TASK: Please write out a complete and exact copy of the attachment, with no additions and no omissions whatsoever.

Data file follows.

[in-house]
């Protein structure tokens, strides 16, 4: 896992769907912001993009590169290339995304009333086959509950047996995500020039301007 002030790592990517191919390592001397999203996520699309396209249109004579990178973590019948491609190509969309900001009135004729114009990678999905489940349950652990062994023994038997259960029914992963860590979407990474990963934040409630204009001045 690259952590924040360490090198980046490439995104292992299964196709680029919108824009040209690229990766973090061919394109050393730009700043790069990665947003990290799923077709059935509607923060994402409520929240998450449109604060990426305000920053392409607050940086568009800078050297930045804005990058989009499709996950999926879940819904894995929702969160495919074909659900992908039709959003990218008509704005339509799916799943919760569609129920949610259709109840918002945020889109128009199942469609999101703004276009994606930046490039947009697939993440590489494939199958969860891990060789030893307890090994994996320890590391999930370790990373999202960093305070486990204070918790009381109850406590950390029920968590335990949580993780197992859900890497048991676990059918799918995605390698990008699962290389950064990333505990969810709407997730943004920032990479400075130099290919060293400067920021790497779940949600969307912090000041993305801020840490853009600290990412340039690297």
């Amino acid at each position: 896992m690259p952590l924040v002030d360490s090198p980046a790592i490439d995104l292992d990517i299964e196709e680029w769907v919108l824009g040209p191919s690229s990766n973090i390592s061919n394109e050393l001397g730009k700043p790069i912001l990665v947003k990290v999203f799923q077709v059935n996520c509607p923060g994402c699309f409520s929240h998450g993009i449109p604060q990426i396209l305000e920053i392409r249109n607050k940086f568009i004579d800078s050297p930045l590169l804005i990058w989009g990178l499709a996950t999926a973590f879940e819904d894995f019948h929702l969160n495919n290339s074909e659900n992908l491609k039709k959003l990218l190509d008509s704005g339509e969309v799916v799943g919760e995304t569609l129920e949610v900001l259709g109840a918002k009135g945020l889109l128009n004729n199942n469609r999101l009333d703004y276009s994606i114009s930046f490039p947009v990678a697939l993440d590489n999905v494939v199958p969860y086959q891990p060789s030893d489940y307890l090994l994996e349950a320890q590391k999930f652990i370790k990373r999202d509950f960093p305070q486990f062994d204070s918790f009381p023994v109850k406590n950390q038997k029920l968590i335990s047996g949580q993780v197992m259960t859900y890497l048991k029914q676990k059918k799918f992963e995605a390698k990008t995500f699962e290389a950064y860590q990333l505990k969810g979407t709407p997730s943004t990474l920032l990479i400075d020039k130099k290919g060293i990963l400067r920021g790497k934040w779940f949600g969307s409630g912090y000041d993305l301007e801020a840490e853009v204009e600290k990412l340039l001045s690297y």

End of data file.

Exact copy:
[in-house]
């Protein structure tokens, strides 16, 4: 896992769907912001993009590169290339995304009333086959509950047996995500020039301007 002030790592990517191919390592001397999203996520699309396209249109004579990178973590019948491609190509969309900001009135004729114009990678999905489940349950652990062994023994038997259960029914992963860590979407990474990963934040409630204009001045 690259952590924040360490090198980046490439995104292992299964196709680029919108824009040209690229990766973090061919394109050393730009700043790069990665947003990290799923077709059935509607923060994402409520929240998450449109604060990426305000920053392409607050940086568009800078050297930045804005990058989009499709996950999926879940819904894995929702969160495919074909659900992908039709959003990218008509704005339509799916799943919760569609129920949610259709109840918002945020889109128009199942469609999101703004276009994606930046490039947009697939993440590489494939199958969860891990060789030893307890090994994996320890590391999930370790990373999202960093305070486990204070918790009381109850406590950390029920968590335990949580993780197992859900890497048991676990059918799918995605390698990008699962290389950064990333505990969810709407997730943004920032990479400075130099290919060293400067920021790497779940949600969307912090000041993305801020840490853009600290990412340039690297």
């Amino acid at each position: 896992m690259p952590l924040v002030d360490s090198p980046a790592i490439d995104l292992d990517i299964e196709e680029w769907v919108l824009g040209p191919s690229s990766n973090i390592s061919n394109e050393l001397g730009k700043p790069i912001l990665v947003k990290v999203f799923q077709v059935n996520c509607p923060g994402c699309f409520s929240h998450g993009i449109p604060q990426i396209l305000e920053i392409r249109n607050k940086f568009i004579d800078s050297p930045l590169l804005i990058w989009g990178l499709a996950t999926a973590f879940e819904d894995f019948h929702l969160n495919n290339s074909e659900n992908l491609k039709k959003l990218l190509d008509s704005g339509e969309v799916v799943g919760e995304t569609l129920e949610v900001l259709g109840a918002k009135g945020l889109l128009n004729n199942n469609r999101l009333d703004y276009s994606i114009s930046f490039p947009v990678a697939l993440d590489n999905v494939v199958p969860y086959q891990p060789s030893d489940y307890l090994l994996e349950a320890q590391k999930f652990i370790k990373r999202d509950f960093p305070q486990f062994d204070s918790f009381p023994v109850k406590n950390q038997k029920l968590i335990s047996g949580q993780v197992m259960t859900y890497l048991k029914q676990k059918k799918f992963e995605a390698k990008t995500f699962e290389a950064y860590q990333l505990k969810g979407t709407p997730s943004t990474l920032l990479i400075d020039k130099k290919g060293i990963l400067r920021g790497k934040w779940f949600g969307s409630g912090y000041d993305l301007e801020a840490e853009v204009e600290k990412l340039l001045s690297y």